The president came into office with a plan to make nice with evil regimes (which won him the Nobel Peace Prize after just months in the White House). The Obama Doctrine called for engaging with America’s enemies. Little foibles -- bankrolling terrorists, or trampling the human rights of their own citizens -- would just have to be overlooked.

Where are Muammar's missing missiles?

ABC News reports that many of Muammar Gadhafi's missing MANPADs have been found -- on the Gaza border:
Some of the thousands of surface-to-air missiles that have gone missing since the collapse of the Gadhafi regime in Libya have now turned up just miles from the Israeli border.
U.S. officials say there were 20,000 Russian-made anti-aircraft missiles in Libya before the uprising, and thousands have disappeared in the looting of Moammar Gadhafi's arm caches. According to the Washington Post, many of those Russian-made anti-aircraft weapons are being sold in Egyptian black markets, and so many are available the price has dropped from $10,000 to $4,000.
Egyptian officials told the paper they have intercepted looted Libyan weapons, including anti-aircraft guns, missiles and artillery, on the road from Libya into Egypt, in black markets on the Sinai Peninsula, and in the smuggling tunnels between the Sinai and Gaza.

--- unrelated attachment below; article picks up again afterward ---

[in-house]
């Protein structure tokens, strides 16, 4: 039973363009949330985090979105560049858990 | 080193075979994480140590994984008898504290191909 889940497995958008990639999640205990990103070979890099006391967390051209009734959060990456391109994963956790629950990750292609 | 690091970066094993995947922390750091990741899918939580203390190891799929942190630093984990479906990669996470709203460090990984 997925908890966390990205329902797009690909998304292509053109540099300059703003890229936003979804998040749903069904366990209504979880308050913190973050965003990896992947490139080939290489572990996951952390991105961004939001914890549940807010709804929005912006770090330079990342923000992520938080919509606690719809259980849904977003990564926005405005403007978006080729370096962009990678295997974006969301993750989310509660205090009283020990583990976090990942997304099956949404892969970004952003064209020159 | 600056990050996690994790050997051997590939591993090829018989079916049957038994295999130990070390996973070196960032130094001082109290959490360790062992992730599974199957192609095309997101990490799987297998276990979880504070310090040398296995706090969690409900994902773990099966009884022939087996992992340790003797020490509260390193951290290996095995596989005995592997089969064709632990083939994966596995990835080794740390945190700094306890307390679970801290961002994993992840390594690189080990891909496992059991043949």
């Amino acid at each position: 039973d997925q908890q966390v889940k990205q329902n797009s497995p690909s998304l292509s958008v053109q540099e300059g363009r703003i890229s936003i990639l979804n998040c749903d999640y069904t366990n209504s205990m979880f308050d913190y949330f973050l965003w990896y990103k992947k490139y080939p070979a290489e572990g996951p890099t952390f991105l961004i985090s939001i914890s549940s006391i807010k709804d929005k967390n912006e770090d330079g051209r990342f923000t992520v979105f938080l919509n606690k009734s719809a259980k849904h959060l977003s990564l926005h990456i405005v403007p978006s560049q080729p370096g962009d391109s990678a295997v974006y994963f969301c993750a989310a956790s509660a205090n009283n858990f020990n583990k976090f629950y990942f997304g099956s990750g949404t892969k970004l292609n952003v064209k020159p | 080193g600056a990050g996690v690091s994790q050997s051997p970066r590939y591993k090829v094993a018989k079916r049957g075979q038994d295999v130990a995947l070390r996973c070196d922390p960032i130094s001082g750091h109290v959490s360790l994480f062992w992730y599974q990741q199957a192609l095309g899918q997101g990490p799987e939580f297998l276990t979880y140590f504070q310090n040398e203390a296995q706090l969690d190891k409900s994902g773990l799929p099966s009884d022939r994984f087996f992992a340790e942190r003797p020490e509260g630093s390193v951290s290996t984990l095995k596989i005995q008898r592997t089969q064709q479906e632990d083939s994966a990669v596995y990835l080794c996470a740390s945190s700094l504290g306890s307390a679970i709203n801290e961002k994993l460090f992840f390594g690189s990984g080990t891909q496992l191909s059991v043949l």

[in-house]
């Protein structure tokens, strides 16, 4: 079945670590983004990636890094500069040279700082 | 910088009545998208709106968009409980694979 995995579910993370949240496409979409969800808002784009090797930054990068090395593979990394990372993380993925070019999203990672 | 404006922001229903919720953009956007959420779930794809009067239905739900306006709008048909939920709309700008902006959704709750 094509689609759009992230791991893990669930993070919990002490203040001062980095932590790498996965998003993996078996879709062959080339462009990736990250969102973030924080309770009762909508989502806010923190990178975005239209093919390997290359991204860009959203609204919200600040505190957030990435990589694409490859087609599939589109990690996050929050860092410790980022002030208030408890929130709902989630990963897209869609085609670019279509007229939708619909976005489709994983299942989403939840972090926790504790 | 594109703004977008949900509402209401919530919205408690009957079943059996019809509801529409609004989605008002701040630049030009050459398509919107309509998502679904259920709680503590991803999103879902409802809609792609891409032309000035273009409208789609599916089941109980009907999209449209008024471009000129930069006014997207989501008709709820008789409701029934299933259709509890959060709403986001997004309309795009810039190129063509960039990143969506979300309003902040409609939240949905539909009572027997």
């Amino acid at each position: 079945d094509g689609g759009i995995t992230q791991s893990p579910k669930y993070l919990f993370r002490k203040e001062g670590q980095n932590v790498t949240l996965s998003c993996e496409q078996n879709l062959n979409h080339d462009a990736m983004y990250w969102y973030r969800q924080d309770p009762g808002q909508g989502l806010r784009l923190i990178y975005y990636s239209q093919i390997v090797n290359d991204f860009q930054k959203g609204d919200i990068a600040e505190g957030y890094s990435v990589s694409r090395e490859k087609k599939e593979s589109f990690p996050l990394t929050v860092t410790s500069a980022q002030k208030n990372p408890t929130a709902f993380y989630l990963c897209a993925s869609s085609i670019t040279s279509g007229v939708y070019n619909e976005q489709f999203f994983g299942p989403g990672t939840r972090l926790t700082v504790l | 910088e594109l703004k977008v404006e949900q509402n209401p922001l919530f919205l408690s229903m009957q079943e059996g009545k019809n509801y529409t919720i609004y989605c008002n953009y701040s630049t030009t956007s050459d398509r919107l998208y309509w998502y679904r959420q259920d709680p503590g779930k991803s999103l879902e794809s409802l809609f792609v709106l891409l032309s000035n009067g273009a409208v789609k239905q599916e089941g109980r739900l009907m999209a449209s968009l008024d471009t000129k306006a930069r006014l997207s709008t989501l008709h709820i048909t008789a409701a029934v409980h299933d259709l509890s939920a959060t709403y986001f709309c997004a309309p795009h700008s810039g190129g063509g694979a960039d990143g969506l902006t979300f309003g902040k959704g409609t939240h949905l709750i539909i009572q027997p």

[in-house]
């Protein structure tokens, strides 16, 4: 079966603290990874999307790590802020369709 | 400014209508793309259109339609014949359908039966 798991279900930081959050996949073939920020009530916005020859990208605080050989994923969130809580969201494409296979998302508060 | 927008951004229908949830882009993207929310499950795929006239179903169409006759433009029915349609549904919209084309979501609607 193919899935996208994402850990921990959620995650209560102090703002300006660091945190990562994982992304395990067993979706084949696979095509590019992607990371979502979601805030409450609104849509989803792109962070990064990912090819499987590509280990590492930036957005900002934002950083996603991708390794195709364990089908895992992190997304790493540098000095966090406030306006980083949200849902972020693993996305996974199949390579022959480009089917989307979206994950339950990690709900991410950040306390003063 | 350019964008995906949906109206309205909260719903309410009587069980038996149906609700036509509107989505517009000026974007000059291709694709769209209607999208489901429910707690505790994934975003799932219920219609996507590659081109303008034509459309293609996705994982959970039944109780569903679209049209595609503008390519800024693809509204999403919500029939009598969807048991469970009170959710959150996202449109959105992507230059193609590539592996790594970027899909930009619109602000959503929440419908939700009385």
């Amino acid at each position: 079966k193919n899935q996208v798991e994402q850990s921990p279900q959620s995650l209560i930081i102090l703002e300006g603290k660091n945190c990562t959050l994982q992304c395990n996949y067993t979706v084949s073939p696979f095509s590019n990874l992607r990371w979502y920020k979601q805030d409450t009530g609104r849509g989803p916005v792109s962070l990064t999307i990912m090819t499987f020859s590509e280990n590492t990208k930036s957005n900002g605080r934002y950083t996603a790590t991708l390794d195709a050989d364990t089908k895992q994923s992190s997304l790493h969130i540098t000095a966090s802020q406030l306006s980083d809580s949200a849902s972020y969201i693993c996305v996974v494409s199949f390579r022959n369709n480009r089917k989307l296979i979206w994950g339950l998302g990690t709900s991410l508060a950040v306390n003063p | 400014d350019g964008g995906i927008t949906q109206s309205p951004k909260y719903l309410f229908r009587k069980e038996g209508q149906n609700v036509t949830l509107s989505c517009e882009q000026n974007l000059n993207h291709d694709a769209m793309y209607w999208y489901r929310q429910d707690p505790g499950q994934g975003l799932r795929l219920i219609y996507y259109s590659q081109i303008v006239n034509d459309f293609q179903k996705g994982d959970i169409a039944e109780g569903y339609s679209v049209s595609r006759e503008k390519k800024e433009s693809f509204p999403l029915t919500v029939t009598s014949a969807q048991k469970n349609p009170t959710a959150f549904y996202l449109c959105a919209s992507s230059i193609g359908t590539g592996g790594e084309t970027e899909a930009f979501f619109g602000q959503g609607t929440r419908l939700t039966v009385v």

The heat-seeking surface-to-air missiles, most of them shoulder-fired, have a range of two miles and would pose a threat to Israeli helicopter and planes on either side of the Israel-Gaza border.

Wednesday, October 12, 2011

Was Ahmadinejad the real target?

About that Iranian terror plot ...

Yes, I know the proper response to that is "Which Iranian terror plot? They have so many ..." But you know which one I'm talking about.

There are a lot of disturbing facets about this case.  The big issue I am having: plausible deniability.

When you get right down to it, we went to war with Saddam Hussein to avoid the issue of plausible deniability.  After 9/11 -- and remember that the Taliban denied involvement in 9/11 -- the new reality that terrorist groups could be the delivery vehicles for weapons of mass destruction was obvious to everyone, including state sponsors of those groups.